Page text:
Theses Doctoral

Force and Conductance Spectroscopy of Single Molecule Junctions

Frei, Michael

Investigation of mechanical properties of single molecule junctions is crucial to develop an understanding and enable control of single molecular junctions. This work presents an experimental and analytical approach that enables the statistical evaluation of force and simultaneous conductance data of metallic atomic point contacts and molecular junctions. A conductive atomic force microscope based break junction technique is developed to form single molecular junctions and collect conductance and force data simultaneously. Improvements of the optical components have been achieved through the use of a super luminescent diode, enabling tremendous increases in force resolution. An experimental procedure to collect data for various molecular junctions has been developed and includes deposition, calibration, and analysis methods.

For the statistical analysis of force, novel approaches based on two dimensional histograms and a direct force identification method are presented. The two dimensional method allows for an unbiased evaluation of force events that are identified using corresponding conductance signatures. This is not always possible however, and in these situations, the force based identification of junction rearrangement events is an attractive alternative method.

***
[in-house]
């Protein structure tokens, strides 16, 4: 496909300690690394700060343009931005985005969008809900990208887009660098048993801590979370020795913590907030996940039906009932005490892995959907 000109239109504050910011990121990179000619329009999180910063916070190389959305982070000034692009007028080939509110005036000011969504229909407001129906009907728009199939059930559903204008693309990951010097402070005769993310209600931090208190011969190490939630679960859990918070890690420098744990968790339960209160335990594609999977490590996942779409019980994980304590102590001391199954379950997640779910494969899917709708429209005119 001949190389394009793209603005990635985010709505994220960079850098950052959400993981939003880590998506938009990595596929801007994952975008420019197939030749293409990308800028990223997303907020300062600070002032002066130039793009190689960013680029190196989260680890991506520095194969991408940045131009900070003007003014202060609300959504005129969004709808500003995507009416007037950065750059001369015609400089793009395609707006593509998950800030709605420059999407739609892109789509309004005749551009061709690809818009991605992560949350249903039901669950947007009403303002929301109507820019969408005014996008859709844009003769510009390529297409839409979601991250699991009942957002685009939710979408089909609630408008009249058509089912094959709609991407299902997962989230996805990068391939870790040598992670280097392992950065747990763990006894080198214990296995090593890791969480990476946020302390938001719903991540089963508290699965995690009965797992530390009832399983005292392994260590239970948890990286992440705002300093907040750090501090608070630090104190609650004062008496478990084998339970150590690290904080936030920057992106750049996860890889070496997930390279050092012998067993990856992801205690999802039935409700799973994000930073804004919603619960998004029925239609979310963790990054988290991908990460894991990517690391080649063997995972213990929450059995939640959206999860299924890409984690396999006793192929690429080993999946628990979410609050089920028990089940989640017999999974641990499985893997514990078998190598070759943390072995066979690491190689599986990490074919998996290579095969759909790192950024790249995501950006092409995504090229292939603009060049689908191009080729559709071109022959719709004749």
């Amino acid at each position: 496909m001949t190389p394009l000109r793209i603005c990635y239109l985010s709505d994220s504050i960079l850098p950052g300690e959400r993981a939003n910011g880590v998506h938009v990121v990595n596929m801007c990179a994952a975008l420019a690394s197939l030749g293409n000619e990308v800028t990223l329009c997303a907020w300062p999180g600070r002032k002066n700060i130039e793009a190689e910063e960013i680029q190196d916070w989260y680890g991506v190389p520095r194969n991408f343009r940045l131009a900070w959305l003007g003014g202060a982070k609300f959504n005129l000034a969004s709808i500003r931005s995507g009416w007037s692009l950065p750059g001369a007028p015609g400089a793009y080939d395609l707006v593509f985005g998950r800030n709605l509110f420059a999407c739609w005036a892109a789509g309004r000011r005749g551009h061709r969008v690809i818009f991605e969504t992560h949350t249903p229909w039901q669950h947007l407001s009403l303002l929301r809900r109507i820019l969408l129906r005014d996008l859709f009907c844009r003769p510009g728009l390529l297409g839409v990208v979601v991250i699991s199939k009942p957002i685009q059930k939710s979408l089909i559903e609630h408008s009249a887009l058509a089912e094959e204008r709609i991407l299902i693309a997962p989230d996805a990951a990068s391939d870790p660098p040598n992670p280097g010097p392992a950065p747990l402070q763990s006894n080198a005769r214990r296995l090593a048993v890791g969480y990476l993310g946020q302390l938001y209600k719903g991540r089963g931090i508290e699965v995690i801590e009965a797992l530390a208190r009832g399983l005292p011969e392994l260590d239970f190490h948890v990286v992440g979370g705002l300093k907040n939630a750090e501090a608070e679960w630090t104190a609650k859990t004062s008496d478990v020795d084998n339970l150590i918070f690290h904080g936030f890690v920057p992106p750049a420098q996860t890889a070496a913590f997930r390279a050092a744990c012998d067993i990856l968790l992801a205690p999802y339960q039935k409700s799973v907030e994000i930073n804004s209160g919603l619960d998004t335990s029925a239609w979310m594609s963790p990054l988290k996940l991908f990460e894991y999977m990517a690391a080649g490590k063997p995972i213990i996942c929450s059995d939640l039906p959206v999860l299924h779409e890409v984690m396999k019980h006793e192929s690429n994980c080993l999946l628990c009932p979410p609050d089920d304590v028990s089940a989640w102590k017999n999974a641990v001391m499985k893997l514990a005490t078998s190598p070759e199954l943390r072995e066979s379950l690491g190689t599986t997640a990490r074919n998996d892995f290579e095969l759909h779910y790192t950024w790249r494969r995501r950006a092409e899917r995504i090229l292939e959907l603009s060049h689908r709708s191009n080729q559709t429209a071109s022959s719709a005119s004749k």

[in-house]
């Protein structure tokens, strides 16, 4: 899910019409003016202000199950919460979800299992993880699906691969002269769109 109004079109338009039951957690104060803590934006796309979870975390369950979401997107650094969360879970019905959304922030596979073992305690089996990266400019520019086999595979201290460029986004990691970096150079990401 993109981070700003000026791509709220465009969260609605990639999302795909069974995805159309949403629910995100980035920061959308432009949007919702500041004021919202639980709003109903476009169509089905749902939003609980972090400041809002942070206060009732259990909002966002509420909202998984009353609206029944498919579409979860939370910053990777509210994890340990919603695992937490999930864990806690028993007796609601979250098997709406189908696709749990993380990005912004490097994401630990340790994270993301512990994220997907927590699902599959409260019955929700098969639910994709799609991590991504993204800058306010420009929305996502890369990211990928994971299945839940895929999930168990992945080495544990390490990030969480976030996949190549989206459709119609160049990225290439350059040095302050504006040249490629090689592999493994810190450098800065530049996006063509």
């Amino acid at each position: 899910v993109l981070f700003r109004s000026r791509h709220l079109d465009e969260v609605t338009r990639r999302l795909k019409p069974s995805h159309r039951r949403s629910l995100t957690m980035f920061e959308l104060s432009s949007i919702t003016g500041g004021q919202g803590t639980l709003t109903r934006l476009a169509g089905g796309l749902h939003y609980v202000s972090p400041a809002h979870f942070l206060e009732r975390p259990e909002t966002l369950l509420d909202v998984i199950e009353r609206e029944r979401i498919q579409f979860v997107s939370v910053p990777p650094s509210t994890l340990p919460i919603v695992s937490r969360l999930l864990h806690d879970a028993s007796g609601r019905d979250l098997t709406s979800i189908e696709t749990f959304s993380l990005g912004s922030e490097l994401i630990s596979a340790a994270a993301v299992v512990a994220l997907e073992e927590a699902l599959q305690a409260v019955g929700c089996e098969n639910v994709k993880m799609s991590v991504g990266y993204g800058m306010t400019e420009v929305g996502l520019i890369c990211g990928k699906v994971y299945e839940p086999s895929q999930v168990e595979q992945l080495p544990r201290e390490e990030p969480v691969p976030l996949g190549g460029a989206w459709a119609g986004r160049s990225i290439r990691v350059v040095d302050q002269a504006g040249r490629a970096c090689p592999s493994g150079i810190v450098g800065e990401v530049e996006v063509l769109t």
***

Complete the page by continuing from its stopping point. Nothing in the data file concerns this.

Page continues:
This combined experimental and analytical approach is then applied to three studies: First, the impact of molecular backbones to the mechanical behavior of single molecule junctions is investigated and it is found that junctions formed with identical linkers but different backbone structure result in junctions with varying breaking forces. All molecules used show a clear molecular signature and force data can be evaluated using the 2D method.

Second, the effects of the linker group used to attach molecules to gold electrodes are investigated. A study of four alkane molecules with different linkers finds a drastic difference in the evolution of donor acceptor and covalently bonded molecules respectively. In fact, the covalent bond is found to significantly distort the metal electrode rearrangement such that junction rearrangement events can no longer be identified with a clean and well defined conductance signature. For this case, the force based identification process is used. Third, results for break junction measurements with different metals are presented. It is found that silver and palladium junctions rupture with forces different from those of gold contacts. In the case of silver experiments in ambient conditions, we can also identify oxygen impurities in the silver contact formation process, leading to force and conductance measurements of silver-oxygen structures. For the future, this work provides an experimental and analytical foundation that will enable insights into single molecule systems not previously accessible.


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More About This Work

Academic Units
Applied Physics and Applied Mathematics
Thesis Advisors
Venkataraman, Latha
Ph.D., Columbia University
Published Here
January 27, 2012